Monday, April 17, 2006

power to the people?

A Comment on Power to the People, the report of the Power Inquiry

Power is an independent inquiry into Britain's democracy established and funded by the Joseph Rowntree Trust and the Joseph Rowntree Reform Trust Ltd. It was set up to determine why British people have become increasingly disengaged from formal democratic politics, and how to reverse this trend. It set about resolving three main issues;

The survival of Britain's democracy when politicians are perceived to be uncaring and unlistening.

The revival of politics when party political support is diminishing.

Increasing voter turnout despite the common feeling that elections are a charade.

It is, to all intents and purposes, a report that attempts to formulate the revival of the legitimacy of the status quo, not to revolutionise the distribution of political power. They state, 'The British parliamentary system of elected representation and considerable executive power was built in an era of very limited educational provision and in which deference and rigid hierarchy and static social relations were taken for granted. This explains why so many British citizens now no longer feel formal democracy offers them the influence, equality and respect they believe is their due.'

The power commissioners want us to become re-engaged with formal democracy. They feel this would;

Give legitimacy to government. Decreasing electorate turnout weakens the mandate of the elected party. In the last election, more people refrained from voting than voted Labour. And the Prime Minister, Tony Blair, who rules by virtual presidential power, only received some 24,000 votes himself.

Improve political equality. Many people feel totally disenfranchised, their views are not represented.

Improve effective communication between the governed and the governors. Actually when I have bothered to vote in the past I've voted to be represented, not governed - a naive disappointment. Representation does not occur, which in turn leads to being disenfranchised.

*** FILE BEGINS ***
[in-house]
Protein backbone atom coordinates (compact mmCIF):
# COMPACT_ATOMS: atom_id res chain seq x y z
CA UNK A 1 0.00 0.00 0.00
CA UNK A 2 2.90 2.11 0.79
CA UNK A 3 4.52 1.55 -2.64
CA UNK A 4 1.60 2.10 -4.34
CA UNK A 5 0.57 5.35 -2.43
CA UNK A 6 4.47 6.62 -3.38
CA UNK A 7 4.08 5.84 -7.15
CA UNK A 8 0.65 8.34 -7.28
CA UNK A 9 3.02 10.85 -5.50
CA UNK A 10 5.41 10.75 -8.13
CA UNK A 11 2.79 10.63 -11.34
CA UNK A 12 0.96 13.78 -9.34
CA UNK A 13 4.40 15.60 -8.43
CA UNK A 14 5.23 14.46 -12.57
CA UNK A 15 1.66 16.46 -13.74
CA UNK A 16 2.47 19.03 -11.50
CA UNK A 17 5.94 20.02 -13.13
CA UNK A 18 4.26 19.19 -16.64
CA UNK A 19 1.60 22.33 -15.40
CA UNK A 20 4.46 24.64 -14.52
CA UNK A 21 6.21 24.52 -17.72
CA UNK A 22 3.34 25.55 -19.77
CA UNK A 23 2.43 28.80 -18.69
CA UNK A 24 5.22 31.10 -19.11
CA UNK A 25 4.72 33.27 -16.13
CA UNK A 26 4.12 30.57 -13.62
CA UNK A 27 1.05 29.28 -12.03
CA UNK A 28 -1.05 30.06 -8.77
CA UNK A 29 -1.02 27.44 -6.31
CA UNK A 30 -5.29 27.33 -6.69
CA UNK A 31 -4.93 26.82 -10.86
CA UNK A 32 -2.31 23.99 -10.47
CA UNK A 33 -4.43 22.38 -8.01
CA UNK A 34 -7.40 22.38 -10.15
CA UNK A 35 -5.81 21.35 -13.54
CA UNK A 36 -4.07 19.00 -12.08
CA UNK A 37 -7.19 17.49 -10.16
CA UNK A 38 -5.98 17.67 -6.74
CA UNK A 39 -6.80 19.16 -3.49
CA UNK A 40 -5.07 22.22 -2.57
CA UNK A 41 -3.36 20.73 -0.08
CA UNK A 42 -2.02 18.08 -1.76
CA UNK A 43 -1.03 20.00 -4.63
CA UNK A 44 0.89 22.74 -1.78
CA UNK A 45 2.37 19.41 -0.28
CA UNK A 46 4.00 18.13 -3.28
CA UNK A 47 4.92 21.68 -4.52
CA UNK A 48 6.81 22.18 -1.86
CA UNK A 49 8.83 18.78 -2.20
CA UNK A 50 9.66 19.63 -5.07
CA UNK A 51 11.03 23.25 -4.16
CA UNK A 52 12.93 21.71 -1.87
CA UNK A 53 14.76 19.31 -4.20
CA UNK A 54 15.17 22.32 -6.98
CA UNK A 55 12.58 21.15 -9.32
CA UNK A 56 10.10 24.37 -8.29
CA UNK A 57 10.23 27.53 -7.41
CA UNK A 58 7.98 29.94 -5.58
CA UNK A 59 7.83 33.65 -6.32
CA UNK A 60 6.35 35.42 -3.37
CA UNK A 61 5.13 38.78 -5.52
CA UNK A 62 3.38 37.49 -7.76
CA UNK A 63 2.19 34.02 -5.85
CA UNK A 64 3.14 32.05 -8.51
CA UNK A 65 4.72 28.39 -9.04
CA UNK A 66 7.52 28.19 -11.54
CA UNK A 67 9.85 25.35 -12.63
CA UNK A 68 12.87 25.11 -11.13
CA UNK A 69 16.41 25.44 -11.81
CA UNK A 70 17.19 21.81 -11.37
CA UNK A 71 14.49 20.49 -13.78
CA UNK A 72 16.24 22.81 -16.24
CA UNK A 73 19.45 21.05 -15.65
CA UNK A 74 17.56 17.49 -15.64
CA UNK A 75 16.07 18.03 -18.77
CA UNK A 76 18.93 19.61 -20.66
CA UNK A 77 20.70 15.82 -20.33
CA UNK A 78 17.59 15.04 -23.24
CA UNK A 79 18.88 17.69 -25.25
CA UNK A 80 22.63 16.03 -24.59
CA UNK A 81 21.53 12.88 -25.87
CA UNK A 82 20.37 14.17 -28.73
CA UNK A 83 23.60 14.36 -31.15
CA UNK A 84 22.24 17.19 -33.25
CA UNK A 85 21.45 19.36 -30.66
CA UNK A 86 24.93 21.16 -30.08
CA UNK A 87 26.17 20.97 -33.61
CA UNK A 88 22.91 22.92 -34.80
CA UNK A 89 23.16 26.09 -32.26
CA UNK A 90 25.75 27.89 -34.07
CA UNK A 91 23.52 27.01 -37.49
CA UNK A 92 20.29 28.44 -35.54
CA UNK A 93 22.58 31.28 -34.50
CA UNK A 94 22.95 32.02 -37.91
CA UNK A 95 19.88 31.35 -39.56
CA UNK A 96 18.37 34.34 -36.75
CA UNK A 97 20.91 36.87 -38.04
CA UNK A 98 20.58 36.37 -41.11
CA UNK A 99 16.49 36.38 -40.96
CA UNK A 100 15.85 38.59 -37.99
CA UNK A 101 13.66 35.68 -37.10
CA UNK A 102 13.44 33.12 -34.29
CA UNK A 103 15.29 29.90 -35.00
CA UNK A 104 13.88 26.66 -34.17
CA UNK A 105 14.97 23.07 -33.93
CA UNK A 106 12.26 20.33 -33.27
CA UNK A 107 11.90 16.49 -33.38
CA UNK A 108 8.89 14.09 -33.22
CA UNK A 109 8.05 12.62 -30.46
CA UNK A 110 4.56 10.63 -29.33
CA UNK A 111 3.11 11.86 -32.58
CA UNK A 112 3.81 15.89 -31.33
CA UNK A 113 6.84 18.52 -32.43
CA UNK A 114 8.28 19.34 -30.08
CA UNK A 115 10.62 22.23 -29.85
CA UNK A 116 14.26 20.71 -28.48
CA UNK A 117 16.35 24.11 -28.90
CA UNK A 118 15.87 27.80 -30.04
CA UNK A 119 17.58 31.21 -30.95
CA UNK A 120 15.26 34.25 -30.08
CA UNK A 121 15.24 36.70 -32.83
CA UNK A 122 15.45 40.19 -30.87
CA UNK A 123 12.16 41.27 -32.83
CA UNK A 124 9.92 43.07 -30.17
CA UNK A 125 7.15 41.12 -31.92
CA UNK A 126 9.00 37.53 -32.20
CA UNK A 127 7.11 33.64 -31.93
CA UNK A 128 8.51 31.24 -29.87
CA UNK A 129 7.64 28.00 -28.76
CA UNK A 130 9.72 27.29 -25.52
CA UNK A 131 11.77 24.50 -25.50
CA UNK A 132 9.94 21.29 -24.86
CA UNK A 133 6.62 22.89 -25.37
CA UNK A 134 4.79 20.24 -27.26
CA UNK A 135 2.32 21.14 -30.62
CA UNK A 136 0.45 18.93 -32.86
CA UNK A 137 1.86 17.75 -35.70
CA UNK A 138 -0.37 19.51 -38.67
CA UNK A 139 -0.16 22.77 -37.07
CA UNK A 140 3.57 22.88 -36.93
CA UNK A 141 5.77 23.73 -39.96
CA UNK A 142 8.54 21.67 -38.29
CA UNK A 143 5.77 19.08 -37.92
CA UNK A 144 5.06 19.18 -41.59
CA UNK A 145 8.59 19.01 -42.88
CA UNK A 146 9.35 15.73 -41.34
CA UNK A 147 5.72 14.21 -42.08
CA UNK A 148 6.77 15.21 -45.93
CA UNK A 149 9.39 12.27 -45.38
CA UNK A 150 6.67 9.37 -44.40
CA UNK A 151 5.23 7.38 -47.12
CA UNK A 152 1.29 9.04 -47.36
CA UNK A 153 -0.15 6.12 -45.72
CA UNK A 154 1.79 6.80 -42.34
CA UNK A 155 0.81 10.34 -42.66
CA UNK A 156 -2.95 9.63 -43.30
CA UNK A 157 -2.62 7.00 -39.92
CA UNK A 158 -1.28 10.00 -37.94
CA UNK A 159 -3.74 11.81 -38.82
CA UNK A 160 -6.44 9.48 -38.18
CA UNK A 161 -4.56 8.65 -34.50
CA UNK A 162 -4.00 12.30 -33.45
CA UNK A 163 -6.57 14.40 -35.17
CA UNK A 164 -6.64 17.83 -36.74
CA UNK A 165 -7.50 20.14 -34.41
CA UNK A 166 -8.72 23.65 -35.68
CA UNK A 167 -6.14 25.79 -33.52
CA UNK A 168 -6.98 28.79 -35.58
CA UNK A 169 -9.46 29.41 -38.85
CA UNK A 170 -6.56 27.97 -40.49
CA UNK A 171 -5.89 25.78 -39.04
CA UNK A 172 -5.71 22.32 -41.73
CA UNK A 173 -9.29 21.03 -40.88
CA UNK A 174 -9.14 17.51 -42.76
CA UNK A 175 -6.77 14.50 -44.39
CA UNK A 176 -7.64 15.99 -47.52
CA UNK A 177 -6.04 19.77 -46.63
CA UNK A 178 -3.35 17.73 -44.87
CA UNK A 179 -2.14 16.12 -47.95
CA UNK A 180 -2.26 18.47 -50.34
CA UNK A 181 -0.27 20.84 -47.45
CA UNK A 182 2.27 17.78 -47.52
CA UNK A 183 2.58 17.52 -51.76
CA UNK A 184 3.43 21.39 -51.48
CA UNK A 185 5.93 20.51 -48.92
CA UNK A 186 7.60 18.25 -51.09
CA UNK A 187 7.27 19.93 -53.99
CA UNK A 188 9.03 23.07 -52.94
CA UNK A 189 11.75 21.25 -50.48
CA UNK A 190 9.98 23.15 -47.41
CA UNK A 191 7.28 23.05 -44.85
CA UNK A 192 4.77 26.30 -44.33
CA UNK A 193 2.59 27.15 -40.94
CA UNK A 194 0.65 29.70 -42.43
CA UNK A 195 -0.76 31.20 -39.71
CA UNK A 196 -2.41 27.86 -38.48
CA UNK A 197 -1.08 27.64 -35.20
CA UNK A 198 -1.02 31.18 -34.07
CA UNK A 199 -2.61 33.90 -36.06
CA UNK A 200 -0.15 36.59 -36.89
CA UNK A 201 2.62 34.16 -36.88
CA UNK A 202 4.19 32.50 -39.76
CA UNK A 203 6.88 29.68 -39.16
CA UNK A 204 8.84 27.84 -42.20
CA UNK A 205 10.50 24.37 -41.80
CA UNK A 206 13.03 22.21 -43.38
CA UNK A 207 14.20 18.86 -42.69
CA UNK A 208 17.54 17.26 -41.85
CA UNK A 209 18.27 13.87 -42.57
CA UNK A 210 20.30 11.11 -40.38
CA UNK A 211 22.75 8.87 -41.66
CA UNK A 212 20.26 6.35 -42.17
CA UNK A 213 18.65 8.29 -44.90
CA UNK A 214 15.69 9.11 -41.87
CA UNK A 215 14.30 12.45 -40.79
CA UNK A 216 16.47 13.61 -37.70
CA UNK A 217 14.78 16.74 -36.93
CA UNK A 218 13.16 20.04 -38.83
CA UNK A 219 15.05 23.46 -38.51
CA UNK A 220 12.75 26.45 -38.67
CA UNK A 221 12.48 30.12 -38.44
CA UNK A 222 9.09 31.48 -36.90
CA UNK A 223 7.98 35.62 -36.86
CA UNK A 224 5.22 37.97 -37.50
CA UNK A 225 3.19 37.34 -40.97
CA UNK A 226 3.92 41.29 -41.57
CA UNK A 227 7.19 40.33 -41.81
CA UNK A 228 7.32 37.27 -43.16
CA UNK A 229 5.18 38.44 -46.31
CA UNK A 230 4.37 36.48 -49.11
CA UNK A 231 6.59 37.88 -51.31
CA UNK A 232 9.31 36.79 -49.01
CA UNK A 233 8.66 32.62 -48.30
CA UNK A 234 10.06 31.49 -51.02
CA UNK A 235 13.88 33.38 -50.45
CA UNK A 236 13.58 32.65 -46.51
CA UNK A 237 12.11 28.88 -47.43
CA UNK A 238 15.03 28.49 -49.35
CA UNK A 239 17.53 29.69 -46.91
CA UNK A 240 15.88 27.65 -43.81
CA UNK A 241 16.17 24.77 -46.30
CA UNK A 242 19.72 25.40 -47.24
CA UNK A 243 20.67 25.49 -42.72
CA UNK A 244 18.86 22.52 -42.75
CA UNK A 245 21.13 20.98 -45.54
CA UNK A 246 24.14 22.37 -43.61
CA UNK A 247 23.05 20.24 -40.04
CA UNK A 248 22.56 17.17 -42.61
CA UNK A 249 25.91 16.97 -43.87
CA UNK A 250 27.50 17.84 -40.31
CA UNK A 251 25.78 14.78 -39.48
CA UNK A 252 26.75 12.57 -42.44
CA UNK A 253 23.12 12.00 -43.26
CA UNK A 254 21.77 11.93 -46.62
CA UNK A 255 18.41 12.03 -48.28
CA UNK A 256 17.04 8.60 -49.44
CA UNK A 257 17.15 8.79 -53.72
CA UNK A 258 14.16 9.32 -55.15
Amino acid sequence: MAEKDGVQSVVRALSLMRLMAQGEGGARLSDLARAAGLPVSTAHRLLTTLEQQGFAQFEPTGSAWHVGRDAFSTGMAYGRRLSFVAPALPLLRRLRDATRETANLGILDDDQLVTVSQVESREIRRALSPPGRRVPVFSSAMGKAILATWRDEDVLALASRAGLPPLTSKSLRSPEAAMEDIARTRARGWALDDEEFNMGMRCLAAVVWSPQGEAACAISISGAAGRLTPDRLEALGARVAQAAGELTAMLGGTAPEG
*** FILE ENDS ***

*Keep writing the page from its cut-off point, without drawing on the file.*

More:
Improve the calibre of political recruit.

Prevent the rise undemocratic forces.

Prevent governmental authoritarianism.

However, for all this pro-governmental tosh, it did come up with some interesting reasons for Britain's mainstream political malaise.

Contrary to the assumptions of political analysts, the public are not apathetic. There is massive involvement in pressure politics, e.g. signing petitions, supporting consumer boycotts, and joining campaign groups. It's formal politics that turn people off. Electorate turnout has declined for general elections since 1997, and has been low for other elections for many years. Political party membership is diminishing, and MPs, MEPs and councillors are distrusted.

People are not sick of formal British politics because they are apathetic, negative or inadequate human beings. They feel that the they are ignored and powerless, and that party politics restricts their options.

British parliamentary democracy doesn't work, other than to advance corporate exploitation. The ballot box offered by parliamentarians in any guise is no means for change. The reinvigoration of the status quo, as recommended in the Power Report, is not going to work, other than to delude the electorate.

Time for riot and revolution?

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